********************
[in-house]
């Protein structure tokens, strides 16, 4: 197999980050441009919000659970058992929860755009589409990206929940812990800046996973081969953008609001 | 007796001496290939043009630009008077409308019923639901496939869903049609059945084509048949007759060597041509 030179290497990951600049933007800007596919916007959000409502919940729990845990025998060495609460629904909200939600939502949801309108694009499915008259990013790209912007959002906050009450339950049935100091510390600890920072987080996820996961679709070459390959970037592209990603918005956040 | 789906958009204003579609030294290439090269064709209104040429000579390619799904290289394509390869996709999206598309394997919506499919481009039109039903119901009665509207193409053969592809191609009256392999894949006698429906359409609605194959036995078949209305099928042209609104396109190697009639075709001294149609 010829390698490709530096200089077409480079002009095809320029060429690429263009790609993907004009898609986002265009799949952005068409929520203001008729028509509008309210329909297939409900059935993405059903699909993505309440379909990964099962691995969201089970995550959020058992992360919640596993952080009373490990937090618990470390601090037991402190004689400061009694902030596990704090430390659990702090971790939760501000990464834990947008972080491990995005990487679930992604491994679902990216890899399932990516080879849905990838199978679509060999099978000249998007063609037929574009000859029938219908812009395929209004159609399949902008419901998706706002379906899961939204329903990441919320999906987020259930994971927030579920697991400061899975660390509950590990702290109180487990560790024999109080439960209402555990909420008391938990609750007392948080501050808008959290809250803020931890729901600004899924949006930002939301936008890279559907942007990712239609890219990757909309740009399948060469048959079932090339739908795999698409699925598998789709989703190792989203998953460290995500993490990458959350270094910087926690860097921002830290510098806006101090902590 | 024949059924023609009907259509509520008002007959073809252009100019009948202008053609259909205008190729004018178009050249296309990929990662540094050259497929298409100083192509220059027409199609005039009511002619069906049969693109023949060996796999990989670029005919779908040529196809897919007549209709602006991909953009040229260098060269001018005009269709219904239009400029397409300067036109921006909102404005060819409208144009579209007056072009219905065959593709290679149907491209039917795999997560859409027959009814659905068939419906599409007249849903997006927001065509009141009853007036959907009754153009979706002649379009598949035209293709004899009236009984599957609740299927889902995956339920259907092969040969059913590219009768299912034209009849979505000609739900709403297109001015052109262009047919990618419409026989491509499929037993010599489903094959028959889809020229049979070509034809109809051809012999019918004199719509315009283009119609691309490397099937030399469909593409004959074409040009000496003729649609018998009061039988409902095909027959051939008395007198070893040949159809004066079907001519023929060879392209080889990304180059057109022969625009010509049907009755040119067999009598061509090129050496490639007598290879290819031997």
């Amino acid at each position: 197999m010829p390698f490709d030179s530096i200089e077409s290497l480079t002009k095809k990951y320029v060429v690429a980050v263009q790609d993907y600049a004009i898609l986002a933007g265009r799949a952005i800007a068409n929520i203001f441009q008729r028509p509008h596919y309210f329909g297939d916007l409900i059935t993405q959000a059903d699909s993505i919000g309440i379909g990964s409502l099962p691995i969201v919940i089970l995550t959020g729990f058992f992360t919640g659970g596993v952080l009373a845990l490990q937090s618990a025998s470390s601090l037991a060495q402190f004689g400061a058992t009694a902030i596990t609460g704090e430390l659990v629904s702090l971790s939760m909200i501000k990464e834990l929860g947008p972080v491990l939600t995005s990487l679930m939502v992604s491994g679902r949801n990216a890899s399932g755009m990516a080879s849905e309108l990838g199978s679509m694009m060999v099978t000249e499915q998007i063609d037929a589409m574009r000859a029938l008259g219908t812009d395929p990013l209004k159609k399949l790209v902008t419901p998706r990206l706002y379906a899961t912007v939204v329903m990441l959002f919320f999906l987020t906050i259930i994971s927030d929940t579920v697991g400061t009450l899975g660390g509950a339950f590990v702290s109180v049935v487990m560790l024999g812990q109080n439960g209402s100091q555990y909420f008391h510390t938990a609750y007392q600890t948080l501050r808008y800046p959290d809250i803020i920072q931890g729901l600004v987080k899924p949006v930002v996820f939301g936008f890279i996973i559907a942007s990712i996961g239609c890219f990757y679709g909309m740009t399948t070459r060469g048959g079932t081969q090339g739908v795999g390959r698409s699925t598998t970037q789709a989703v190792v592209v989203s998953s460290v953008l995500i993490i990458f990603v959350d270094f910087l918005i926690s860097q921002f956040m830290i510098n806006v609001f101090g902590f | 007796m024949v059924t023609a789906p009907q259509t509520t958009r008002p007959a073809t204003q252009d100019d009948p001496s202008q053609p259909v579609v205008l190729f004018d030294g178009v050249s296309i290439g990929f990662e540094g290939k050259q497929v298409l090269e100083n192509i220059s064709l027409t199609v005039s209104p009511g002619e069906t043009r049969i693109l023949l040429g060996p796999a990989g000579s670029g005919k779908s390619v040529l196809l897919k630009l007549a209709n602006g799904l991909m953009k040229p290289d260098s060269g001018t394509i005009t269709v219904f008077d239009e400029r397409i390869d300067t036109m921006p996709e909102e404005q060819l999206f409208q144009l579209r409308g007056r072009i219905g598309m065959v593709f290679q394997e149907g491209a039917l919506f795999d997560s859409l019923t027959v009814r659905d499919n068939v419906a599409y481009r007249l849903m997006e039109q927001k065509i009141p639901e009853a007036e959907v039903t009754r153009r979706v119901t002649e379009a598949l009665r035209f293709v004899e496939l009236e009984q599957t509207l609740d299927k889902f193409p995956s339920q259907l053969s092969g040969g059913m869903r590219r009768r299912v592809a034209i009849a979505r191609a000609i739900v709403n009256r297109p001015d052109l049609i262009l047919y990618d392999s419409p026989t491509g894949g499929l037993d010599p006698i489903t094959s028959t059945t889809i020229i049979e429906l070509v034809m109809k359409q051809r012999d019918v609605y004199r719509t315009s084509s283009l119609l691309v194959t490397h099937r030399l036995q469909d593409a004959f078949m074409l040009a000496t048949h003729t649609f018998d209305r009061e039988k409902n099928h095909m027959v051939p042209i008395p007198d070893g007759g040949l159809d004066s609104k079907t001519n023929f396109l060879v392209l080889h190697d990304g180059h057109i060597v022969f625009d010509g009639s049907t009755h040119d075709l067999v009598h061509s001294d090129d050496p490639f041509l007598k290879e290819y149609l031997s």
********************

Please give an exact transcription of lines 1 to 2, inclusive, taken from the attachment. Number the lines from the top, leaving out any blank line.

[in-house]
């Protein structure tokens, strides 16, 4: 197999980050441009919000659970058992929860755009589409990206929940812990800046996973081969953008609001 | 007796001496290939043009630009008077409308019923639901496939869903049609059945084509048949007759060597041509 030179290497990951600049933007800007596919916007959000409502919940729990845990025998060495609460629904909200939600939502949801309108694009499915008259990013790209912007959002906050009450339950049935100091510390600890920072987080996820996961679709070459390959970037592209990603918005956040 | 789906958009204003579609030294290439090269064709209104040429000579390619799904290289394509390869996709999206598309394997919506499919481009039109039903119901009665509207193409053969592809191609009256392999894949006698429906359409609605194959036995078949209305099928042209609104396109190697009639075709001294149609 010829390698490709530096200089077409480079002009095809320029060429690429263009790609993907004009898609986002265009799949952005068409929520203001008729028509509008309210329909297939409900059935993405059903699909993505309440379909990964099962691995969201089970995550959020058992992360919640596993952080009373490990937090618990470390601090037991402190004689400061009694902030596990704090430390659990702090971790939760501000990464834990947008972080491990995005990487679930992604491994679902990216890899399932990516080879849905990838199978679509060999099978000249998007063609037929574009000859029938219908812009395929209004159609399949902008419901998706706002379906899961939204329903990441919320999906987020259930994971927030579920697991400061899975660390509950590990702290109180487990560790024999109080439960209402555990909420008391938990609750007392948080501050808008959290809250803020931890729901600004899924949006930002939301936008890279559907942007990712239609890219990757909309740009399948060469048959079932090339739908795999698409699925598998789709989703190792989203998953460290995500993490990458959350270094910087926690860097921002830290510098806006101090902590 | 024949059924023609009907259509509520008002007959073809252009100019009948202008053609259909205008190729004018178009050249296309990929990662540094050259497929298409100083192509220059027409199609005039009511002619069906049969693109023949060996796999990989670029005919779908040529196809897919007549209709602006991909953009040229260098060269001018005009269709219904239009400029397409300067036109921006909102404005060819409208144009579209007056072009219905065959593709290679149907491209039917795999997560859409027959009814659905068939419906599409007249849903997006927001065509009141009853007036959907009754153009979706002649379009598949035209293709004899009236009984599957609740299927889902995956339920259907092969040969059913590219009768299912034209009849979505000609739900709403297109001015052109262009047919990618419409026989491509499929037993010599489903094959028959889809020229049979070509034809109809051809012999019918004199719509315009283009119609691309490397099937030399469909593409004959074409040009000496003729649609018998009061039988409902095909027959051939008395007198070893040949159809004066079907001519023929060879392209080889990304180059057109022969625009010509049907009755040119067999009598061509090129050496490639007598290879290819031997």